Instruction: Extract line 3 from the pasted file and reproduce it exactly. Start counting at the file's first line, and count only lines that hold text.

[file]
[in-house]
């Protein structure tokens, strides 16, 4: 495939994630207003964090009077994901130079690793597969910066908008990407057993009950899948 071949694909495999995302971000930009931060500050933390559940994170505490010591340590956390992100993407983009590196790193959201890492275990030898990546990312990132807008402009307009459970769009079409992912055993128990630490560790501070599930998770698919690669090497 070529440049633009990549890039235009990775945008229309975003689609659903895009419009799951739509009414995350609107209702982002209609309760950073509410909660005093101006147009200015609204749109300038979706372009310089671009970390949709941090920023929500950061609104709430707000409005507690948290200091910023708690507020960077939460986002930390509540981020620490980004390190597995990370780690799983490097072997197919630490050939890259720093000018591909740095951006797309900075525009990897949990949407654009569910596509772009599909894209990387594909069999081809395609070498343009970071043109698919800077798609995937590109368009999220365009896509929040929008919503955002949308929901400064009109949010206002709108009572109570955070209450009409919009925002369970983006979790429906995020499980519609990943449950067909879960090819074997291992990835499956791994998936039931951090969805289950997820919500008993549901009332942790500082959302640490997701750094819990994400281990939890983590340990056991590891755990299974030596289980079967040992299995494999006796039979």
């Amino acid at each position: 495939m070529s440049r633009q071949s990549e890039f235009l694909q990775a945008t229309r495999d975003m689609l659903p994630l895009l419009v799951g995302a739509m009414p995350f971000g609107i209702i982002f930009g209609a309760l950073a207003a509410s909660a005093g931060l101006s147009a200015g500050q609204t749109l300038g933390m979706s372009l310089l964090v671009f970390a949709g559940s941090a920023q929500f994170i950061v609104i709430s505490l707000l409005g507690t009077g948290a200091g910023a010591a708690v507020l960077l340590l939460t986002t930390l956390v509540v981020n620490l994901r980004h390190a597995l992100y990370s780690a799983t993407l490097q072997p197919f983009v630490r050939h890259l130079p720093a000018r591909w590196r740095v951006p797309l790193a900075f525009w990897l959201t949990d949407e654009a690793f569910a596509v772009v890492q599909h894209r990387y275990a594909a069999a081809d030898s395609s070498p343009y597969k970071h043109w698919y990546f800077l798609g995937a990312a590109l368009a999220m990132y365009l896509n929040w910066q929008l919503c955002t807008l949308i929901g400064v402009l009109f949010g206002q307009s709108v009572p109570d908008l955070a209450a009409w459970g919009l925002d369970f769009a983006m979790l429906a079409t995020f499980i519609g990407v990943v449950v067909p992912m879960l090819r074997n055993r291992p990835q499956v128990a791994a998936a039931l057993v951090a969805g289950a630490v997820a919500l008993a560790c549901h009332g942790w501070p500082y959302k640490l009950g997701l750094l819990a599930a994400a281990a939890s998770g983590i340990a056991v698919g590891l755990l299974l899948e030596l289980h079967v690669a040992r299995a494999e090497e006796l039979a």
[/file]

């Amino acid at each position: 495939m070529s440049r633009q071949s990549e890039f235009l694909q990775a945008t229309r495999d975003m689609l659903p994630l895009l419009v799951g995302a739509m009414p995350f971000g609107i209702i982002f930009g209609a309760l950073a207003a509410s909660a005093g931060l101006s147009a200015g500050q609204t749109l300038g933390m979706s372009l310089l964090v671009f970390a949709g559940s941090a920023q929500f994170i950061v609104i709430s505490l707000l409005g507690t009077g948290a200091g910023a010591a708690v507020l960077l340590l939460t986002t930390l956390v509540v981020n620490l994901r980004h390190a597995l992100y990370s780690a799983t993407l490097q072997p197919f983009v630490r050939h890259l130079p720093a000018r591909w590196r740095v951006p797309l790193a900075f525009w990897l959201t949990d949407e654009a690793f569910a596509v772009v890492q599909h894209r990387y275990a594909a069999a081809d030898s395609s070498p343009y597969k970071h043109w698919y990546f800077l798609g995937a990312a590109l368009a999220m990132y365009l896509n929040w910066q929008l919503c955002t807008l949308i929901g400064v402009l009109f949010g206002q307009s709108v009572p109570d908008l955070a209450a009409w459970g919009l925002d369970f769009a983006m979790l429906a079409t995020f499980i519609g990407v990943v449950v067909p992912m879960l090819r074997n055993r291992p990835q499956v128990a791994a998936a039931l057993v951090a969805g289950a630490v997820a919500l008993a560790c549901h009332g942790w501070p500082y959302k640490l009950g997701l750094l819990a599930a994400a281990a939890s998770g983590i340990a056991v698919g590891l755990l299974l899948e030596l289980h079967v690669a040992r299995a494999e090497e006796l039979a």